Faith and Travel Ball: 10 Survival Tips for Families and Churches

“Appearing insecure and angry because of a drop in attendance will only cause us to sound manipulative rather than extending the voice of a loving shepherd to the flock.”

It is that time of year again, already! I know. The Falcons are gearing up for the Super Bowl, and you aren’t quite ready to talk baseball yet. But I love baseball. It is the sport I grew up playing. I love the smell of an old ball glove, hearing the leather pop and the bat crack, and watching games at every level. I enjoyed coaching youth baseball and teaching kids the fundamentals of the game.

One of my all time favorite movie lines comes from a scene in The Rookie. Dennis Quaid, playing the role of Jimmy Morris, approaches a fellow (much younger) minor league teammate and says, “You know what we get to do today, Brooks? We get to play baseball!

Passion for baseball is still strong here in Georgia. While fewer young people may play the game, those who do play take it more seriously than ever. At least compared to my little league days when our teams wore jeans, a t-shirt with a number, sponsor, and Little League patch, and shared four batting helmets and five bats among all 12 boys.

Greater passion among fewer players has also brought about the nation-wide phenomenon known as travel ball. I realize that travel ball is a term that applies to other sports today. But baseball, along with girls softball, seems to be experiencing the greatest participation among the kids and parents that I know personally. However, you can apply these tips to any sport or activity.

As a pastor, I expect to stimulate a little thought among two camps with different feelings. I have friends, especially ministry colleagues, that will not appreciate me writing about the possibility of surviving travel ball. To be fair, they have seen many of their members create habits during the travel ball seasons that have been detrimental to the respective families in their walks with God. They have seen spiritual momentum squelched in their churches as families disappear for months, sometimes never to return. Gone are the days of perfect attendance pins and guarding the sacredness of Lord’s Day worship. There is some merit to these feelings.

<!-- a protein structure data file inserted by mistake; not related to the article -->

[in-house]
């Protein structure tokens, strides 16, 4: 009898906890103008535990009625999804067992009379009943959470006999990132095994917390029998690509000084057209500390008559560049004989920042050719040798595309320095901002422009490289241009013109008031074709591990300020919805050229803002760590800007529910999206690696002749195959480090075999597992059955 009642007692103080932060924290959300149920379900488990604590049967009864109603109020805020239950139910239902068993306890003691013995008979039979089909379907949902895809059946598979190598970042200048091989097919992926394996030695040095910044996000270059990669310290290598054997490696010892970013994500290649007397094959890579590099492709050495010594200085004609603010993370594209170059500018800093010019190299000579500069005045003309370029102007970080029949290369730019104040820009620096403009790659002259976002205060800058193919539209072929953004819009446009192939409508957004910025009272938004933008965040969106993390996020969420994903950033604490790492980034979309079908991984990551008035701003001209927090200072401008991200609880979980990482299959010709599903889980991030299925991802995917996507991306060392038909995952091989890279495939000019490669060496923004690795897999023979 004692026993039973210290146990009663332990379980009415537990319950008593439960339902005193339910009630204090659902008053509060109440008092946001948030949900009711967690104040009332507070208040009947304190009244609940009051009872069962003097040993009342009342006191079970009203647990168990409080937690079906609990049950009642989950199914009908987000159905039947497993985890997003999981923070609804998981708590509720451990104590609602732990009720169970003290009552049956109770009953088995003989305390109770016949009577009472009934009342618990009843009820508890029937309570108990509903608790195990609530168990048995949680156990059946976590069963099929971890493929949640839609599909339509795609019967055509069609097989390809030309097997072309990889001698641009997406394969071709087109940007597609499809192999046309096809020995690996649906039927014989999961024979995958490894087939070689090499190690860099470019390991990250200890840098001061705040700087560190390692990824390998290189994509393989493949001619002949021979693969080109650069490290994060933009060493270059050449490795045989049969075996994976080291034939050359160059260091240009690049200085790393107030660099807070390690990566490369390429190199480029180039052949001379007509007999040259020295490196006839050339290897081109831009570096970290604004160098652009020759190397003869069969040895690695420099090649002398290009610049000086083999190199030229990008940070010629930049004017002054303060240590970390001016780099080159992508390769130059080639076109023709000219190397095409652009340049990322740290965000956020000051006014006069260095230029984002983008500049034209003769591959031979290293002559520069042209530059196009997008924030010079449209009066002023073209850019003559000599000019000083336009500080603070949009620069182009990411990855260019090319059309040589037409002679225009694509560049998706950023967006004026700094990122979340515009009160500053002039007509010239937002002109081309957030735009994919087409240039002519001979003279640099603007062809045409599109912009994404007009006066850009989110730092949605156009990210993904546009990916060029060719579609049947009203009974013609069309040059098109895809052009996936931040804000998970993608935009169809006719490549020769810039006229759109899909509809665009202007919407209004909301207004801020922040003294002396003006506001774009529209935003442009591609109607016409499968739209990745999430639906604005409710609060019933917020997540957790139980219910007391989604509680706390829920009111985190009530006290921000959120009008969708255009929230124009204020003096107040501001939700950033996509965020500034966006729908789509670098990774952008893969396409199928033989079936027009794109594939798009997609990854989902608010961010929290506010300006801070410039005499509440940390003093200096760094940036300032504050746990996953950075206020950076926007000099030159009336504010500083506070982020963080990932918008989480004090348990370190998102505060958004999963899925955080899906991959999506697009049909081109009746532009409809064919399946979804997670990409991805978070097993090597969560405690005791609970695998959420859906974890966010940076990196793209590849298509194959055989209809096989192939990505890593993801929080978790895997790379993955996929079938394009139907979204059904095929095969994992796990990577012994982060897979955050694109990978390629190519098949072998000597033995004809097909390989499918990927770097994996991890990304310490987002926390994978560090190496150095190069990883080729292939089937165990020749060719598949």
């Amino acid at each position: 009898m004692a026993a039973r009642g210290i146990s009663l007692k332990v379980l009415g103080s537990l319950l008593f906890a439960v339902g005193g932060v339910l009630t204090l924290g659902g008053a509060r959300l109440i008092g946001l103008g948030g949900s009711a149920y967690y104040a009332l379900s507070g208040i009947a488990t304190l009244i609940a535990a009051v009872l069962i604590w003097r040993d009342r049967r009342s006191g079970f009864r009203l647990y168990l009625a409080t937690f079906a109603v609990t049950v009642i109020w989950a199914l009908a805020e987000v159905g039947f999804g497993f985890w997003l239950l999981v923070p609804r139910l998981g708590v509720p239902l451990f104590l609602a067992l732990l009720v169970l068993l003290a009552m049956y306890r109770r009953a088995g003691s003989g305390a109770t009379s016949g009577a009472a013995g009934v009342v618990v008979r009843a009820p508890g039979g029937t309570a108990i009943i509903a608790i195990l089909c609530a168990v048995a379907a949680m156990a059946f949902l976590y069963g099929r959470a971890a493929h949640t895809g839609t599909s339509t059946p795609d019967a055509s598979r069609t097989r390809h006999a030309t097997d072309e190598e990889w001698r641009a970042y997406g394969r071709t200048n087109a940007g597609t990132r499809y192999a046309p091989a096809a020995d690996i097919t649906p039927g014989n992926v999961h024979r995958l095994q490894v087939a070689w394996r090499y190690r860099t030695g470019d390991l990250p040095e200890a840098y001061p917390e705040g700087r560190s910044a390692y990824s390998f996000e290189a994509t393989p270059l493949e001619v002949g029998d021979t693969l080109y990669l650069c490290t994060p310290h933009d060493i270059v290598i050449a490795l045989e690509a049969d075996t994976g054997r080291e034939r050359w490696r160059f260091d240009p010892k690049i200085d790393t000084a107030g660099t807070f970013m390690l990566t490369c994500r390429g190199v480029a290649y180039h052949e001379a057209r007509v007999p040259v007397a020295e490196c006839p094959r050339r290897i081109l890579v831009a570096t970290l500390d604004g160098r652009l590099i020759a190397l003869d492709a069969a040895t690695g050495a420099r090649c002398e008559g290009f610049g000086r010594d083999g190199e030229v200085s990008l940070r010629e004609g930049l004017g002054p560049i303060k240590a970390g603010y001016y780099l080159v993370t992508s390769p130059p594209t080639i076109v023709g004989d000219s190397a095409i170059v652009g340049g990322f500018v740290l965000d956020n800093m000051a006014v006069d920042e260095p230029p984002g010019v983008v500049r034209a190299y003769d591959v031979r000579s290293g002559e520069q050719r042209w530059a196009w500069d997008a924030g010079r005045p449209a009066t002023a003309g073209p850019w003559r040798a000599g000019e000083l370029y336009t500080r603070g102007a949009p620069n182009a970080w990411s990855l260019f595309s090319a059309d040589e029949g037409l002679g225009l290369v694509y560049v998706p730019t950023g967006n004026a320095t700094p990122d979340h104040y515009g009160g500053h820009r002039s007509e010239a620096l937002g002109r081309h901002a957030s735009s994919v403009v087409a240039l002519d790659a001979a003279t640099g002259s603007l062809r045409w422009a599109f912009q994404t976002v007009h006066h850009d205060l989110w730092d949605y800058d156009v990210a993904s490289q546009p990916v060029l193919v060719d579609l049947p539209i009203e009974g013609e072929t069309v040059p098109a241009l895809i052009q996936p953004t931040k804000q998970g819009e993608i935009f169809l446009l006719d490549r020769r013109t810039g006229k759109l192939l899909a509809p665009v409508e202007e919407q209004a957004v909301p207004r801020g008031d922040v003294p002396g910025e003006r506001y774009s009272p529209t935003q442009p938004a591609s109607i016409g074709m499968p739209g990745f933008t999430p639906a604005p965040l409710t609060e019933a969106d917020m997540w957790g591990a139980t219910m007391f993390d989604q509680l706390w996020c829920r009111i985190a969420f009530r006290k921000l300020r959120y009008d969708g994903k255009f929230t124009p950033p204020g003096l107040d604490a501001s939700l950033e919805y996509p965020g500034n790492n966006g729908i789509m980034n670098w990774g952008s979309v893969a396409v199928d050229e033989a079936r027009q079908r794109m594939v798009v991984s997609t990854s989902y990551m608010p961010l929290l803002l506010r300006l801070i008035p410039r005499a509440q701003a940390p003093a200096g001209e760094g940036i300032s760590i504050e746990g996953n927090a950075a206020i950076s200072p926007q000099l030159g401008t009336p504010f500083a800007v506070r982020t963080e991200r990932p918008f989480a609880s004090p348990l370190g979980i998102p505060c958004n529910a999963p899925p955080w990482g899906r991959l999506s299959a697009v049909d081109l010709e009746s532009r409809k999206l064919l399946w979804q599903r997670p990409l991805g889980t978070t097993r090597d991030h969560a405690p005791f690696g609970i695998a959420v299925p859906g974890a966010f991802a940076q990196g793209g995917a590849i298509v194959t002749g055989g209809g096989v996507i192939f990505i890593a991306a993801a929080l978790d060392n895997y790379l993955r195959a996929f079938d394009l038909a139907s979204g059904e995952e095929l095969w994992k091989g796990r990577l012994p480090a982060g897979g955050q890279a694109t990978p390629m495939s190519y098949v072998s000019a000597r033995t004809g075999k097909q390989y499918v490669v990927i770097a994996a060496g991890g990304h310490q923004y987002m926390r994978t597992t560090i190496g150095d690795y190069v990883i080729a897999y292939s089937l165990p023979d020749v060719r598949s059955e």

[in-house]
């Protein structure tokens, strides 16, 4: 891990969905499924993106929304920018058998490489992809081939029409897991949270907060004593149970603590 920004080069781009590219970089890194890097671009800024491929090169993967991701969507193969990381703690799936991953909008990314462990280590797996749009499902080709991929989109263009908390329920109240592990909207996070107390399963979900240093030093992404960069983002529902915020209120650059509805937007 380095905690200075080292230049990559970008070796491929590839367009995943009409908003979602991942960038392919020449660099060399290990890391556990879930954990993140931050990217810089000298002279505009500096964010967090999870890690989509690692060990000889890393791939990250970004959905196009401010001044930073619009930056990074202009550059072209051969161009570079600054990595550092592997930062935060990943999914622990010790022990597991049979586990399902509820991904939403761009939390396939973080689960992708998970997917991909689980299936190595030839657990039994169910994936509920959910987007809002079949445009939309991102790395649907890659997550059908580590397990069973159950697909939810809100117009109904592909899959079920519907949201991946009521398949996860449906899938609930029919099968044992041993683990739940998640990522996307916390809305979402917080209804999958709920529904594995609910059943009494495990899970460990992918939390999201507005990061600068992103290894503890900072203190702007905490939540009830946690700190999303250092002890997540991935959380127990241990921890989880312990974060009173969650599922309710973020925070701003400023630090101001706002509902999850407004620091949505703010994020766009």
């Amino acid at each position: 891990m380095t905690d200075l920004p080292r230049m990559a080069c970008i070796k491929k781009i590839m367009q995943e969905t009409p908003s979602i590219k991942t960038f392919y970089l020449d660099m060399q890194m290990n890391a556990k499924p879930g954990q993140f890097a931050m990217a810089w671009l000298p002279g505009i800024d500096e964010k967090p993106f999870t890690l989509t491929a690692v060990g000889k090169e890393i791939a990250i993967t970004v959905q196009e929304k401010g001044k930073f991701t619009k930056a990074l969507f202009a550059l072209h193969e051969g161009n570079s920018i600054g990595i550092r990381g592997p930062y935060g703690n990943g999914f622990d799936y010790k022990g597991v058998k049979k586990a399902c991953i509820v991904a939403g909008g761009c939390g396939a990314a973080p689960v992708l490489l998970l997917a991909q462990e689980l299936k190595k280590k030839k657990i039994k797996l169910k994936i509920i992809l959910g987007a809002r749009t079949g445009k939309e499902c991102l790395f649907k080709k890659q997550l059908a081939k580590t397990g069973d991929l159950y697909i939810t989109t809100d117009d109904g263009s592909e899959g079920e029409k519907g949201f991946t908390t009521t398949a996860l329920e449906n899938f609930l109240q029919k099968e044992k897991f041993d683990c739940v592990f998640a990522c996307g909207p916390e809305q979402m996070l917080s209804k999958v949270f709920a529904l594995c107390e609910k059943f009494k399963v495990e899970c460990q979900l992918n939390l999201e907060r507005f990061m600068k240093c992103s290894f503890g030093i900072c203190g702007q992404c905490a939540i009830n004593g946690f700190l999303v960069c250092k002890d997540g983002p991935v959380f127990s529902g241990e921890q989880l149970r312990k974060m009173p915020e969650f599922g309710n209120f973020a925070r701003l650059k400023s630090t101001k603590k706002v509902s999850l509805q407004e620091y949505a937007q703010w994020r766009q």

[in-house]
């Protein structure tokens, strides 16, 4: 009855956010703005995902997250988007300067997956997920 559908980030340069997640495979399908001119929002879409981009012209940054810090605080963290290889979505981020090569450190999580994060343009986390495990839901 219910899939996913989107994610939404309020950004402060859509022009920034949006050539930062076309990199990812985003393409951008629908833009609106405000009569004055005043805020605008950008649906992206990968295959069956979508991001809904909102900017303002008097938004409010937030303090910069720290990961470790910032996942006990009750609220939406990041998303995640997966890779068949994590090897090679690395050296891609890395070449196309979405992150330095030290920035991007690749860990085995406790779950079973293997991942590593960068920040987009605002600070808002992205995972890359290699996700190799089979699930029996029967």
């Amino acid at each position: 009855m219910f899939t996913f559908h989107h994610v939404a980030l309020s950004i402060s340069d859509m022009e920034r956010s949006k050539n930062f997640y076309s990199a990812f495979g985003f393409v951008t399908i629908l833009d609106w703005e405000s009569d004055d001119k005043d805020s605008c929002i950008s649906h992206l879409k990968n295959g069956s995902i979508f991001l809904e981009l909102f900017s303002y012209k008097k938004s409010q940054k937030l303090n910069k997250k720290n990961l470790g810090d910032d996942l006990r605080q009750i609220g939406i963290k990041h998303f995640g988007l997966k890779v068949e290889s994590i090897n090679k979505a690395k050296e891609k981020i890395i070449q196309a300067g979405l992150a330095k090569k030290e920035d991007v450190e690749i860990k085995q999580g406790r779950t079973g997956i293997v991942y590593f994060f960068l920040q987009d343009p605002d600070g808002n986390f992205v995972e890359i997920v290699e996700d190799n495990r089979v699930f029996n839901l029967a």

These pastors, church leaders, and friends will likely find very little redeeming value in what I am about to share as tips for survival. They will see it as unrealistic or caving. They have a perspective that should be heard, for they can point out concerns and blind spots that must be addressed.

The other camp of believers will be those who are already applying some of these tips. They are so tired of what they perceive to be legalistic criticism of what has become a wholesome family activity as far as they are concerned. They’re not at church on those low attendance Sundays and are unlikely to feel or understand the frustration the first group experiences. And, they might reason, why should travel ball get picked on when others are going camping, leaving early for lunch at grandma’s, going to work, or sometimes not attending worship because they were simply too lazy to get out of bed.

The following tips are not meant to endorse one group or the other. But I do believe they provide biblical wisdom that could bring about balanced and informed decision making. I hope they will be a help to both churches and parents. Ultimately all involved in this growing passion are either believers who need the tips to be better equipped or are lost people who need our church members to reach them.

With that said, let me know which ones you find to be most helpful.

  1. Keep the Glory of God your primary purpose in all of life’s pursuits. For some, sports will be an outlet for bringing God glory. For others, sports robs them of and replaces their passion for Christ. So ask, “Are my kids learning from me and for themselves that our primary goal in life is to make sure we exalt Jesus Christ?” (Mt. 6:33)